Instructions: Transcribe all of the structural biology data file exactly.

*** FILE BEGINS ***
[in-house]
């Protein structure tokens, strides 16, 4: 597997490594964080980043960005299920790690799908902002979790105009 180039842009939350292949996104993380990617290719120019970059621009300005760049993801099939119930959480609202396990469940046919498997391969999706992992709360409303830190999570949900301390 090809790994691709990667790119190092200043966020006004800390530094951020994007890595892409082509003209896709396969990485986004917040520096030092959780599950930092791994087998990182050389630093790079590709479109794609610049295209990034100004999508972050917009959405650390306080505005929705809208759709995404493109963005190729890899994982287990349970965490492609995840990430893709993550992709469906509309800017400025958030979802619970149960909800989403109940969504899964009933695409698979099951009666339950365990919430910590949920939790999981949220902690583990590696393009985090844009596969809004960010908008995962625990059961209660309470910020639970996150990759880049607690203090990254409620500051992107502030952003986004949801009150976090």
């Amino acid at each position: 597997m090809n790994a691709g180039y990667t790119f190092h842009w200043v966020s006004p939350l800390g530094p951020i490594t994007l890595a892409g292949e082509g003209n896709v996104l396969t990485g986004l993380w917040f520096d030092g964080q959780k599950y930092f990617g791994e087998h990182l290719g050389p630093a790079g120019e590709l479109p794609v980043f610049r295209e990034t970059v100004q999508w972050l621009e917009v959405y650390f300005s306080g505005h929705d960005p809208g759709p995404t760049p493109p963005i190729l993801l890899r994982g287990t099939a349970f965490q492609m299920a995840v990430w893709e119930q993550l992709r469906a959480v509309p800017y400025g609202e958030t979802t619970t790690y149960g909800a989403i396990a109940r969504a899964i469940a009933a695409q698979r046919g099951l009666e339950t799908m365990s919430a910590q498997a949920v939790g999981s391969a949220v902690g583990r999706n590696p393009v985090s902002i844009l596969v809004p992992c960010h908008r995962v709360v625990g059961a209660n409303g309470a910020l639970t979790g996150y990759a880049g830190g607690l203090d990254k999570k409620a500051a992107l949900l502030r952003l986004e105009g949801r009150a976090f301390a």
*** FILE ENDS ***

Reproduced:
[in-house]
């Protein structure tokens, strides 16, 4: 597997490594964080980043960005299920790690799908902002979790105009 180039842009939350292949996104993380990617290719120019970059621009300005760049993801099939119930959480609202396990469940046919498997391969999706992992709360409303830190999570949900301390 090809790994691709990667790119190092200043966020006004800390530094951020994007890595892409082509003209896709396969990485986004917040520096030092959780599950930092791994087998990182050389630093790079590709479109794609610049295209990034100004999508972050917009959405650390306080505005929705809208759709995404493109963005190729890899994982287990349970965490492609995840990430893709993550992709469906509309800017400025958030979802619970149960909800989403109940969504899964009933695409698979099951009666339950365990919430910590949920939790999981949220902690583990590696393009985090844009596969809004960010908008995962625990059961209660309470910020639970996150990759880049607690203090990254409620500051992107502030952003986004949801009150976090």
């Amino acid at each position: 597997m090809n790994a691709g180039y990667t790119f190092h842009w200043v966020s006004p939350l800390g530094p951020i490594t994007l890595a892409g292949e082509g003209n896709v996104l396969t990485g986004l993380w917040f520096d030092g964080q959780k599950y930092f990617g791994e087998h990182l290719g050389p630093a790079g120019e590709l479109p794609v980043f610049r295209e990034t970059v100004q999508w972050l621009e917009v959405y650390f300005s306080g505005h929705d960005p809208g759709p995404t760049p493109p963005i190729l993801l890899r994982g287990t099939a349970f965490q492609m299920a995840v990430w893709e119930q993550l992709r469906a959480v509309p800017y400025g609202e958030t979802t619970t790690y149960g909800a989403i396990a109940r969504a899964i469940a009933a695409q698979r046919g099951l009666e339950t799908m365990s919430a910590q498997a949920v939790g999981s391969a949220v902690g583990r999706n590696p393009v985090s902002i844009l596969v809004p992992c960010h908008r995962v709360v625990g059961a209660n409303g309470a910020l639970t979790g996150y990759a880049g830190g607690l203090d990254k999570k409620a500051a992107l949900l502030r952003l986004e105009g949801r009150a976090f301390a």